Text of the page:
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The extensive loss of glaciers in Glacier National Park (GNP) is iconic of the global impacts of climate warming in mountain ecosystems. However, little is known about how climate change may threaten alpine stream species, especially invertebrates, persisting below disappearing snow and ice masses in GNP. Two alpine stream invertebrates – the meltwater stonefly and the glacier stonefly – have been petitioned for protection under the Endangered Species Act (ESA) due to climate-change-induced glacier loss. These cryptic species are found nowhere else in the world, but are restricted to short sections of cold streams fed by disappearing glaciers and permanent snowfields in GNP. Understanding how these species and critical alpine habitats are likely to respond to climate change is critical for conservation management and adaptation planning for freshwater systems undergoing rapid change. This project aims to investigate the current and future impacts of glacier and snow loss on the distribution, abundance, and genetic diversity of the meltwater stonefly and the glacier stonefly and other poorly known alpine aquatic invertebrates persisting below disappearing snow and ice masses in GNP.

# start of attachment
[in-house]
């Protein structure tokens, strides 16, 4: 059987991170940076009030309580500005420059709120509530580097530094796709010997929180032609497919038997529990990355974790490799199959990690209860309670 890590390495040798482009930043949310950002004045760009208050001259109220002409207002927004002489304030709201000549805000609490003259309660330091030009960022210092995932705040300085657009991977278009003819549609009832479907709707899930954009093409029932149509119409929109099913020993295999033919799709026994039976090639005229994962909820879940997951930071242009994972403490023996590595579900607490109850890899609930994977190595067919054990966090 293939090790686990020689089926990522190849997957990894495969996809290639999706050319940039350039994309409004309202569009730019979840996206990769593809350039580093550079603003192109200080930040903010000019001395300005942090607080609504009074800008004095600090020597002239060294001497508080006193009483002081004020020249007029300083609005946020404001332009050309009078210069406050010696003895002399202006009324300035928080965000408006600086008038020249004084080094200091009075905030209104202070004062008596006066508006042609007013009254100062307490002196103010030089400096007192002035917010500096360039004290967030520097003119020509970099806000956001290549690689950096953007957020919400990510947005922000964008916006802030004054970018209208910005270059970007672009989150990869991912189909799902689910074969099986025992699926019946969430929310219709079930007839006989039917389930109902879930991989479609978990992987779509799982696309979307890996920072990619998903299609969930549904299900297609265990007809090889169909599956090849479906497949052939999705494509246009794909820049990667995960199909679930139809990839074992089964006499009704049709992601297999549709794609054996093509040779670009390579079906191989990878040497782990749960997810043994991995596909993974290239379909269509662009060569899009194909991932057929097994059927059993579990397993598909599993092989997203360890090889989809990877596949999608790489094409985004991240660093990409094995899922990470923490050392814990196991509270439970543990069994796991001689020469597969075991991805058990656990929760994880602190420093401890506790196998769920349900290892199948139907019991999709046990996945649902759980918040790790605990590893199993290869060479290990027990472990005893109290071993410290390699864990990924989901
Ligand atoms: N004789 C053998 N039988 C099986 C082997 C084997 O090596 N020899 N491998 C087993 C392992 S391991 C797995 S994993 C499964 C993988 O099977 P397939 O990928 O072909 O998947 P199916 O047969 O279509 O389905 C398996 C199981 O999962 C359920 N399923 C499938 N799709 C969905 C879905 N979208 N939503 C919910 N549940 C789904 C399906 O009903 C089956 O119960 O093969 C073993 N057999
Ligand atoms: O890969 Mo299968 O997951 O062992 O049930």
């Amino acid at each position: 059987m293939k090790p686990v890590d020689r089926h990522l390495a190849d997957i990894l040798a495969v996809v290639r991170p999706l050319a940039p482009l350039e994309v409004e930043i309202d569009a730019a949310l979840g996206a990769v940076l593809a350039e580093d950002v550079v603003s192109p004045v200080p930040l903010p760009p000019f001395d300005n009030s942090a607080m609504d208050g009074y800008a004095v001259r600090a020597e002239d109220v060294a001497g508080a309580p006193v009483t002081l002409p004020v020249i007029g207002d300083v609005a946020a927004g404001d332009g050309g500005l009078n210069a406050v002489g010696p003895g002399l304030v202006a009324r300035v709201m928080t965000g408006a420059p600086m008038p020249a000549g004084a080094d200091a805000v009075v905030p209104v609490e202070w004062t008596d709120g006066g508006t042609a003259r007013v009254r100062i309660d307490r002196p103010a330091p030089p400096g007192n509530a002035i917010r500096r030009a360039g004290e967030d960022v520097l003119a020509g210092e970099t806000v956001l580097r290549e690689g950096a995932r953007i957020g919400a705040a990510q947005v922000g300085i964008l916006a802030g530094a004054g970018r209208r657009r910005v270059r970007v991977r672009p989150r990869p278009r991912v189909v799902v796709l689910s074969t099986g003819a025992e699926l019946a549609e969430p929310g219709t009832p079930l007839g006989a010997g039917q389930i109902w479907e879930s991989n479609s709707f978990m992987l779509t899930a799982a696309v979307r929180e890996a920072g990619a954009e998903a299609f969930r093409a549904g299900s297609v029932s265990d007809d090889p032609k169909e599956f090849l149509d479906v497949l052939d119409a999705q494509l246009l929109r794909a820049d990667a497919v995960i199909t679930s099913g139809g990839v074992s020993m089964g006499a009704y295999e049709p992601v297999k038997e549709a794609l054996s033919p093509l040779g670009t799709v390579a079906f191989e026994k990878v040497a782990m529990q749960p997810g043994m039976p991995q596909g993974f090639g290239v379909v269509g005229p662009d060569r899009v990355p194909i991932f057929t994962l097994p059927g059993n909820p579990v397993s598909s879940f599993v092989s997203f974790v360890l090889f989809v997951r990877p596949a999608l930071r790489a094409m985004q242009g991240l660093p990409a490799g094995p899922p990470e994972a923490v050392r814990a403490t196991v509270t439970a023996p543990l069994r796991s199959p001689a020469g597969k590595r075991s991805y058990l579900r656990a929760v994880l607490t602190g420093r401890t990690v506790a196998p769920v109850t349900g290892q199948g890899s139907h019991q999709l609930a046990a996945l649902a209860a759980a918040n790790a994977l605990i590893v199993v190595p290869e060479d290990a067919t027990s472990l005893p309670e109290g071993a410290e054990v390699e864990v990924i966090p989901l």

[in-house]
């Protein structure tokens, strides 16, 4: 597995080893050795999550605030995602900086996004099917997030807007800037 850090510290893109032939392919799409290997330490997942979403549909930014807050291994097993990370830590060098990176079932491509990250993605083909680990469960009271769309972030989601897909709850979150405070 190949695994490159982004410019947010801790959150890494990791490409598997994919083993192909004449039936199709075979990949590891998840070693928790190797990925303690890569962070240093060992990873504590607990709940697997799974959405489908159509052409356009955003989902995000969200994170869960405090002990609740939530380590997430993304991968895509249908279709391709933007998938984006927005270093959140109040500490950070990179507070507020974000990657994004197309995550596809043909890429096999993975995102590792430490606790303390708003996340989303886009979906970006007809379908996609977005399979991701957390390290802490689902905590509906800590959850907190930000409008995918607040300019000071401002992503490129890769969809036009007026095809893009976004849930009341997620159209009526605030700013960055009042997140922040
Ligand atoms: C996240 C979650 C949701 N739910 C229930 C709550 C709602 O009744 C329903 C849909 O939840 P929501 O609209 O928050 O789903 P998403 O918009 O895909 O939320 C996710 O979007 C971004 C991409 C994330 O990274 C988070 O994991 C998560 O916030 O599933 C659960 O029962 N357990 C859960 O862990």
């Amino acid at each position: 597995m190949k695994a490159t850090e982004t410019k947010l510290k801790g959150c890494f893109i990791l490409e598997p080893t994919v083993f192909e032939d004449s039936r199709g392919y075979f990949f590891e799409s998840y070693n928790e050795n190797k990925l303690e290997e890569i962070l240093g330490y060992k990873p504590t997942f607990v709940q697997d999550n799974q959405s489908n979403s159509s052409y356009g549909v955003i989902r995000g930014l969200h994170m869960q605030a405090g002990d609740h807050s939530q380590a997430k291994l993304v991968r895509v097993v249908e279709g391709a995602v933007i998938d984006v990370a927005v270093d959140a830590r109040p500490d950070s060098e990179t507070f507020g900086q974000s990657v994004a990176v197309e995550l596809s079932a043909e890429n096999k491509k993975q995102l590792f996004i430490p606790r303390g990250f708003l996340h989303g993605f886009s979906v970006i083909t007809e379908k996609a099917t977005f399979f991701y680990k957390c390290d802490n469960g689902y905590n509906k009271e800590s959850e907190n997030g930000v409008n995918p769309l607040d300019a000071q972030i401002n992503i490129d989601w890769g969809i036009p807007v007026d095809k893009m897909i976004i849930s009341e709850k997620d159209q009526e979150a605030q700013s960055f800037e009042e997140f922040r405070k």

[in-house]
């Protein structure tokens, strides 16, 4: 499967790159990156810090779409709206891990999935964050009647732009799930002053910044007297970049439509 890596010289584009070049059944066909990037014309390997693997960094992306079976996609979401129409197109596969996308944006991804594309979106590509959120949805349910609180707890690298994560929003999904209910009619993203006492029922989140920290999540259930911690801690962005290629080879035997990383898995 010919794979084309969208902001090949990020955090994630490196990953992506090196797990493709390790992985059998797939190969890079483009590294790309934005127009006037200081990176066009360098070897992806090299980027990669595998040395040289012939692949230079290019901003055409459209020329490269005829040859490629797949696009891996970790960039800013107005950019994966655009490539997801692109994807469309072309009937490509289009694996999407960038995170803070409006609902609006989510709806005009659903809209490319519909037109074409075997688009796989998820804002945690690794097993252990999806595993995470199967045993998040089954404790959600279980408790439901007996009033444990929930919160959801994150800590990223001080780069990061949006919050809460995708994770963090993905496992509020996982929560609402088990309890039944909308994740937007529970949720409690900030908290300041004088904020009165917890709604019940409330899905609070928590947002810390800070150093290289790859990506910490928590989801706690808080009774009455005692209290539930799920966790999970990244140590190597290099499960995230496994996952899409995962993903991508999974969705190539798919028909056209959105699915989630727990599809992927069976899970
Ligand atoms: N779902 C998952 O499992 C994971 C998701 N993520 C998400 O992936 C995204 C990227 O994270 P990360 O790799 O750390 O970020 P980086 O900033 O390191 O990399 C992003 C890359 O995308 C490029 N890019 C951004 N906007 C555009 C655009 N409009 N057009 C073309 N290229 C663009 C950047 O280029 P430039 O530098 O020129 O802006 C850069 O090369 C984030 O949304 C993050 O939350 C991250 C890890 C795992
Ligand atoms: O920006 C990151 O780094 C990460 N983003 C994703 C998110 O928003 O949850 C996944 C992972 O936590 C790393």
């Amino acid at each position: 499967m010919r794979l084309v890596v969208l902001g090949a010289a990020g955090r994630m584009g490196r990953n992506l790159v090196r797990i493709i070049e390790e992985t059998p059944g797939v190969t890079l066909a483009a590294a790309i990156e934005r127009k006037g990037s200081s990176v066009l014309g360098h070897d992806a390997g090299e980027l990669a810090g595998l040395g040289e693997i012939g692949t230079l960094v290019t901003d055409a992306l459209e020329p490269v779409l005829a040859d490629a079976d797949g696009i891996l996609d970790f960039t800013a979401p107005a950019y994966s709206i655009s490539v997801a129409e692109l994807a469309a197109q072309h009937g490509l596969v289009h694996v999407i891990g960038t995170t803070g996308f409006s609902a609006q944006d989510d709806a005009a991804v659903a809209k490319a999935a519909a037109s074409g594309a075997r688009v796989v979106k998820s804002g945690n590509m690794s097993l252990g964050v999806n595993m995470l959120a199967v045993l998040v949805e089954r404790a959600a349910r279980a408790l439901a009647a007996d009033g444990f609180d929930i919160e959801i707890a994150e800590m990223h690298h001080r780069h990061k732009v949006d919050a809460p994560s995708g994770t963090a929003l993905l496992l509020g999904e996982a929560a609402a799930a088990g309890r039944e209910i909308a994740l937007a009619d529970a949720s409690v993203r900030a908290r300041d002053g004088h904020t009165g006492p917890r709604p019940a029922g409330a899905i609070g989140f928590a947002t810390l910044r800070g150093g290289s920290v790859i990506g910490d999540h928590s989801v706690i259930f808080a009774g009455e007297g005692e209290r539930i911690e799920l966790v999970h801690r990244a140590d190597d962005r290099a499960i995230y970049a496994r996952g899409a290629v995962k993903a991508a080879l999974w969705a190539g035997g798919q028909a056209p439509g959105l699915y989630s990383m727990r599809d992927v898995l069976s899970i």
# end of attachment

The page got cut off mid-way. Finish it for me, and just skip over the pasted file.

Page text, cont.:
The objectives of this project are to:
This project will serve as a worldwide model for understanding the realized impacts of climate warming on mountaintop species and ecosystems; inform policy and management decisions; design long-term monitoring programs; provide additional transformational opportunities for public education and outreach; and develop conservation delivery options in response to climate change and other important cumulative stressors.
Funding: USFWS, USGS National Climate Change and Wildlife Center, Great Northern Landscape Conservation Cooperative
Collaborators: James Boyd (USFWS, Helena, Montana), Chris Downs (NPS), Ric Hauer (University of Montana), Gordon Luikart (University of Montana), Scott Hotalling (University of Kentucky)
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West Glacier, Mont. – Two rare alpine insects – native to the northern Rocky Mountains and dependent on cold waters of glacier and snowmelt-fed alpine streams – are imperiled due to climate warming induced glacier and snow loss according to a study by the U.S. Geological Survey and its partners.
The persistence of an already rare aquatic insect, the western glacier stonefly, is being imperiled by the loss of glaciers and increased stream...
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